Fancy a walk down an 18th century street? How about getting your teeth into some traditionally cooked Irish bread? Maybe you’d even like to trace the journey of distant relatives who emigrated to America during the Potato Famine without the hassle of sailing the Atlantic? The Ulster American Folk Park in Tyrone allows you to partake in all of these nostalgic activities and more.

In essence, the park is a large outdoor ensemble of reconstructed (and carefully restored) buildings from that era of Irish history.

Each is authentic down to the last intricate detail. What’s more, they all reside within a naturally rural environment, meaning it feels as real as it once was.

A placard at the front of the school classroom.

An 18th Century Cottage.

Inside, the buildings are preserved very close to their original state. Some of them even come complete with traditionally dressed staff illustrating everyday skills from the period, such as metal forging, baking and embroidery.

Damaged cart wheels laying by the side of a decaying house.

Beyond the agricultural setting, there’s also a reassembled 19th century town street containing an old Chemist, Pub, General Store and Post Office.

The true meaning of snail mail.

Many of these shops are open – so it’s possible to have a traipse around inside and spy all the bygone products that were once on offer.

More everyday household goods in the General Store.

The good old liquor store – popular both then and now.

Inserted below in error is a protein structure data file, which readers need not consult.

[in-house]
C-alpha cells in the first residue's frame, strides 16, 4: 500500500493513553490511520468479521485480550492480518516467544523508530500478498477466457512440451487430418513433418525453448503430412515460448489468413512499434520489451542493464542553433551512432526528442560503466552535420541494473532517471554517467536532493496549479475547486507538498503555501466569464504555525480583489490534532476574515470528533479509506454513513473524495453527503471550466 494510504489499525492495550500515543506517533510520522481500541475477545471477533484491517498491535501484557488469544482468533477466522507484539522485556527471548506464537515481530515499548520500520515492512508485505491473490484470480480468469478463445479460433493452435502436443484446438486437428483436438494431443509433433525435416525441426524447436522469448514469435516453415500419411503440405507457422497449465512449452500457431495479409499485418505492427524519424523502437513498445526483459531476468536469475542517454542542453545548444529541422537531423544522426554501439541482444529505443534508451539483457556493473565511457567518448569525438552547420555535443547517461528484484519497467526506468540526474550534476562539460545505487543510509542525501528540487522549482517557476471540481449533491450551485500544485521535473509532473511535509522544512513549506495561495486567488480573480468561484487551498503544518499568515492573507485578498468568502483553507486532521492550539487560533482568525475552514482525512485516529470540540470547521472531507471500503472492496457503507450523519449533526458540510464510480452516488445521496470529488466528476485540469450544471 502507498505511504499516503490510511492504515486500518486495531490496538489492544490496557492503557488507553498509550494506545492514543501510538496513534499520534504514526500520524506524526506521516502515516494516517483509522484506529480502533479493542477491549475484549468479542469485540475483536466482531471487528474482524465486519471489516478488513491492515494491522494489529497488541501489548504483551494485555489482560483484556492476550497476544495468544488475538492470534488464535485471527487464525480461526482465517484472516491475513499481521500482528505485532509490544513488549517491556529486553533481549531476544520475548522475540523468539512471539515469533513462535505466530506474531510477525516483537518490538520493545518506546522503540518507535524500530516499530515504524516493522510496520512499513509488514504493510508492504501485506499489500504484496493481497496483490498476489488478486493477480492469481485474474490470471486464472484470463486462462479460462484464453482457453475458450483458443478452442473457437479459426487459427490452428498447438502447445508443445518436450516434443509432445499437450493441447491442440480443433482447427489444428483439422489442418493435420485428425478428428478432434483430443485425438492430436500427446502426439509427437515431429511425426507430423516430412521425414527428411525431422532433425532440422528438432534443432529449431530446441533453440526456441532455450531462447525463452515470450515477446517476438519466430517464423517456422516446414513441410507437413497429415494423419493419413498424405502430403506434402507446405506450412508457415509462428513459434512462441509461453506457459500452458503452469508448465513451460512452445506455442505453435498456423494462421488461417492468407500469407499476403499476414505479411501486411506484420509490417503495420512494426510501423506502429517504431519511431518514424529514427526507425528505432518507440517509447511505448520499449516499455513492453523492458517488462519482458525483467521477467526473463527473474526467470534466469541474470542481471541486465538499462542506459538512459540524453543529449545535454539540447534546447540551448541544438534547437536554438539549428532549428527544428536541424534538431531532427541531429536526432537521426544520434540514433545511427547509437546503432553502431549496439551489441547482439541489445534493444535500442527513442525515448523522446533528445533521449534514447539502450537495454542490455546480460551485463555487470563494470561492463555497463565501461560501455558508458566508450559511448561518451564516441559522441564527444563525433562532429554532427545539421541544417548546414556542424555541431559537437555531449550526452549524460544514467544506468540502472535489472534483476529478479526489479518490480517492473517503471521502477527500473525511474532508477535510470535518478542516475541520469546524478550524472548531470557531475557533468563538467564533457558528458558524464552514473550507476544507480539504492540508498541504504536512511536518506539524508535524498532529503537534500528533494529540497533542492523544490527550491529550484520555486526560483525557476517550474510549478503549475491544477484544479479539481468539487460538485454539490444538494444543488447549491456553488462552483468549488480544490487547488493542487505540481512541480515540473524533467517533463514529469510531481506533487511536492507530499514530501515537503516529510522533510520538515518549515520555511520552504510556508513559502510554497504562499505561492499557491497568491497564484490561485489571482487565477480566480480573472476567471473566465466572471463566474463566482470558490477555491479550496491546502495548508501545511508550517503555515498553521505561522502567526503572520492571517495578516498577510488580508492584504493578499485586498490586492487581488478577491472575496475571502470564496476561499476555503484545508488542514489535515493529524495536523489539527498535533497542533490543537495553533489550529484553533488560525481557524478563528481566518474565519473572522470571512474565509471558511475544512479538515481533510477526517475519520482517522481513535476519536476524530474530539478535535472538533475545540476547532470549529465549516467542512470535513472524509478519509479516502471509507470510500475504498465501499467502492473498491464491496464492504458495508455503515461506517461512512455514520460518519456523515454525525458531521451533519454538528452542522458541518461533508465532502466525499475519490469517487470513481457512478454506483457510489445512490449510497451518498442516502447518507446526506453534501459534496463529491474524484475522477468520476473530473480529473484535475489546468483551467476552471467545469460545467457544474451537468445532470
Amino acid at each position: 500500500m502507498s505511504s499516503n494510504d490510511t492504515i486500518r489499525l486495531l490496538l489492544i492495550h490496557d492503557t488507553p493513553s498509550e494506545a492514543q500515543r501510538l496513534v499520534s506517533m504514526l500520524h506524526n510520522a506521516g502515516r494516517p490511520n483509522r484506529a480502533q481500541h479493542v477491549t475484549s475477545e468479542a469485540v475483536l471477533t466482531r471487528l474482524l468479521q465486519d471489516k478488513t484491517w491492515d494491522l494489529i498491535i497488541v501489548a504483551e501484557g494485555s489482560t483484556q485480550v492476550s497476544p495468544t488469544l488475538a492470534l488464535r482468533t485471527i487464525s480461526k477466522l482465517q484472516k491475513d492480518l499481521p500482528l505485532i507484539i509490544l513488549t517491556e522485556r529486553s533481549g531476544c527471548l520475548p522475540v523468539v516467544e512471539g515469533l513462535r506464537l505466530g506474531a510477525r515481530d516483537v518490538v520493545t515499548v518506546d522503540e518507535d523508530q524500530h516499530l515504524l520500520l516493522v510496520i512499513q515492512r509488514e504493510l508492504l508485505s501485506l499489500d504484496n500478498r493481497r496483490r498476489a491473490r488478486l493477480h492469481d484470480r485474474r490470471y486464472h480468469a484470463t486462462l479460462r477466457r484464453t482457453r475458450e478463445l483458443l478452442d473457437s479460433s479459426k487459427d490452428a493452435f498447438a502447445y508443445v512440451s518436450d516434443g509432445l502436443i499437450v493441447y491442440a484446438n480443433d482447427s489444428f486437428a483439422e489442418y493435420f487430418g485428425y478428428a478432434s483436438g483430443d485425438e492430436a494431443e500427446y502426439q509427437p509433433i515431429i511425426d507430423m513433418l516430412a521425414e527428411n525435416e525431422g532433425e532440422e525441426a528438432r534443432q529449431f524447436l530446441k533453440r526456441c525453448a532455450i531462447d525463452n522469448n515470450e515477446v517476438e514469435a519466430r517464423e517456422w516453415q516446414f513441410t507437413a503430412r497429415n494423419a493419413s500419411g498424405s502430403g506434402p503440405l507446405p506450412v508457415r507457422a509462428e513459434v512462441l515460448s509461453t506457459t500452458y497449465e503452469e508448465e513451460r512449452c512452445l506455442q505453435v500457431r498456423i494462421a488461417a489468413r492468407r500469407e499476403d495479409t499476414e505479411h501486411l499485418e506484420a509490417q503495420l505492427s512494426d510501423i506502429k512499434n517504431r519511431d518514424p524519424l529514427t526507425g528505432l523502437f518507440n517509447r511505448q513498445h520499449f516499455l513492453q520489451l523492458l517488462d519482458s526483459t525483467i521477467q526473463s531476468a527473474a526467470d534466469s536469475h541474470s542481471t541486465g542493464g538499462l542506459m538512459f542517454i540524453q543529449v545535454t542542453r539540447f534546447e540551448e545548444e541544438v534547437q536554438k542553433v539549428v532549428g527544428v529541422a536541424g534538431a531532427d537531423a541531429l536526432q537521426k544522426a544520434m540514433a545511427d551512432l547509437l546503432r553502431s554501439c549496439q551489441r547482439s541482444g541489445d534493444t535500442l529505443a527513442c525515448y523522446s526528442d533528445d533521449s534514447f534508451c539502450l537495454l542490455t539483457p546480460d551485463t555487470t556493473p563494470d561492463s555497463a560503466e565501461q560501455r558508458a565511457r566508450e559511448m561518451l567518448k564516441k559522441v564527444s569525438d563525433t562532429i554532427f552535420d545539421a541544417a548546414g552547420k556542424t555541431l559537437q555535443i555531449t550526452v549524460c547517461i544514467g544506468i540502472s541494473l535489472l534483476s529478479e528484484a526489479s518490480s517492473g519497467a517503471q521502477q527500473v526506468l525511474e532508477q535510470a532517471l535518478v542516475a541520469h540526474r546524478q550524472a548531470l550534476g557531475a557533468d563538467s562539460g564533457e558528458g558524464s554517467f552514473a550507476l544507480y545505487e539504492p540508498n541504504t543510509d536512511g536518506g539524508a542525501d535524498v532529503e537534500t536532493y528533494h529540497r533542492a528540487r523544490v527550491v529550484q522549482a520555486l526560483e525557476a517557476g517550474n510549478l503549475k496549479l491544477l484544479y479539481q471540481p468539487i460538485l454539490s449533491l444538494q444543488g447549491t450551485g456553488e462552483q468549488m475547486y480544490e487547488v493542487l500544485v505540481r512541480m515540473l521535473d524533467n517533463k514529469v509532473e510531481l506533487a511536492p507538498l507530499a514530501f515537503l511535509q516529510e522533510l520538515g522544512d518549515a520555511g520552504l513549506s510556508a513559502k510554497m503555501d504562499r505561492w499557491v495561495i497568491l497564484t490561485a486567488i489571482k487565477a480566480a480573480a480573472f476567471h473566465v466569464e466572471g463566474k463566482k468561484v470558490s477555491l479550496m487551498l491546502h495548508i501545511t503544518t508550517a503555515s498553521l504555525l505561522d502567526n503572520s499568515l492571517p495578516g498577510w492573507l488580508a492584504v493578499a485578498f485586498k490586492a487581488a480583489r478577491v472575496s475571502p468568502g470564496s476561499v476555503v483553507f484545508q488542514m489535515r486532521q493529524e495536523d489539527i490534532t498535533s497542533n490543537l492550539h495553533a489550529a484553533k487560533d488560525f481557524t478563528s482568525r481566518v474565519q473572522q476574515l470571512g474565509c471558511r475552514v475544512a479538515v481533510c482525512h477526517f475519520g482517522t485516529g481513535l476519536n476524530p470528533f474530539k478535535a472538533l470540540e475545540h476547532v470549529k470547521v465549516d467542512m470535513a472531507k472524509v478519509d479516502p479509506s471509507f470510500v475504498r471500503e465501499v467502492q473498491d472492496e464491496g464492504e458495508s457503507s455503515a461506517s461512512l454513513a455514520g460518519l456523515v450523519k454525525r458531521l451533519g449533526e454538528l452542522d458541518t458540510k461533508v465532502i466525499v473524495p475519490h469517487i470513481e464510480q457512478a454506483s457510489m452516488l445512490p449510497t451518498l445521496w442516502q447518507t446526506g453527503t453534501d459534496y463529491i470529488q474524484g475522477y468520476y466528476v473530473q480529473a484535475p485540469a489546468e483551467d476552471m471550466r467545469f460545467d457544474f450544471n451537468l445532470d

But that’s not all! The name ‘the Ulster American Folk Park’ exists for a reason – namely because it’s designed to showcase the past way of life from both sides of the Atlantic. And to do this, it employs a rather clever device.

At the end of the main street is the ‘port’, and inside of that is the ‘Brig Union’ – a recreated emigrant ship which transported weary souls all the way to America during the mid 19th century. This voyage would often take between 6 and 12 weeks, and as you can see, conditions were far from merry.

Arrival in the new frontier occurs as you step off the other side, and is confirmed by the sight of a black man tending his horse and grotty Bostonian streets where debauchery and disease presumably once thrived.

An early incarnation of the Travelodge.

Once out of ‘Boston’, the scene transitions to something more domestic and homely. We’re now apparently in the backwoods of Pennsylvania, where log cabins and wooden houses provide shelter for those many miles from home.

It had been years since I last visited the Ulster American Folk Park, and while I initially scoffed a bit at the thought of returning, I’m glad I did. There are lots of shoddy ‘tourist attractions’ about these days, but this certainly isn’t one of them. Visitors and locals alike will find plenty to be interested in here.